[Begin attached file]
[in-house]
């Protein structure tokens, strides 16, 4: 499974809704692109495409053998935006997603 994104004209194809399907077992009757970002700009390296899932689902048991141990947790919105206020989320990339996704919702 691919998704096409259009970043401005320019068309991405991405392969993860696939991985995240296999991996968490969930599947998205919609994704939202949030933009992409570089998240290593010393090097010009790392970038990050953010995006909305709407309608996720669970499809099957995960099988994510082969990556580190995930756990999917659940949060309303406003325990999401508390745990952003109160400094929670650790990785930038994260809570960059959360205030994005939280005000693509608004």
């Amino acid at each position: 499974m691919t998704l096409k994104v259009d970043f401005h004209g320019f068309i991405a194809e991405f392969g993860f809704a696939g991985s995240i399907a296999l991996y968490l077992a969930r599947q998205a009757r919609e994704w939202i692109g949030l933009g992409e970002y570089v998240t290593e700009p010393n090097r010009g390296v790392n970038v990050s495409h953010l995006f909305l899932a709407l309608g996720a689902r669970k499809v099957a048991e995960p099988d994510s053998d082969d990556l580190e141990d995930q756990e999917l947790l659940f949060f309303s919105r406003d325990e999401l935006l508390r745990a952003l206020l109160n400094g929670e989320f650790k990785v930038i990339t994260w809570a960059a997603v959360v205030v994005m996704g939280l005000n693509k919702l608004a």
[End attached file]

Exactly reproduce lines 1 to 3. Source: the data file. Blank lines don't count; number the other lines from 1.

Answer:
[in-house]
């Protein structure tokens, strides 16, 4: 499974809704692109495409053998935006997603 994104004209194809399907077992009757970002700009390296899932689902048991141990947790919105206020989320990339996704919702 691919998704096409259009970043401005320019068309991405991405392969993860696939991985995240296999991996968490969930599947998205919609994704939202949030933009992409570089998240290593010393090097010009790392970038990050953010995006909305709407309608996720669970499809099957995960099988994510082969990556580190995930756990999917659940949060309303406003325990999401508390745990952003109160400094929670650790990785930038994260809570960059959360205030994005939280005000693509608004």
């Amino acid at each position: 499974m691919t998704l096409k994104v259009d970043f401005h004209g320019f068309i991405a194809e991405f392969g993860f809704a696939g991985s995240i399907a296999l991996y968490l077992a969930r599947q998205a009757r919609e994704w939202i692109g949030l933009g992409e970002y570089v998240t290593e700009p010393n090097r010009g390296v790392n970038v990050s495409h953010l995006f909305l899932a709407l309608g996720a689902r669970k499809v099957a048991e995960p099988d994510s053998d082969d990556l580190e141990d995930q756990e999917l947790l659940f949060f309303s919105r406003d325990e999401l935006l508390r745990a952003l206020l109160n400094g929670e989320f650790k990785v930038i990339t994260w809570a960059a997603v959360v205030v994005m996704g939280l005000n693509k919702l608004a």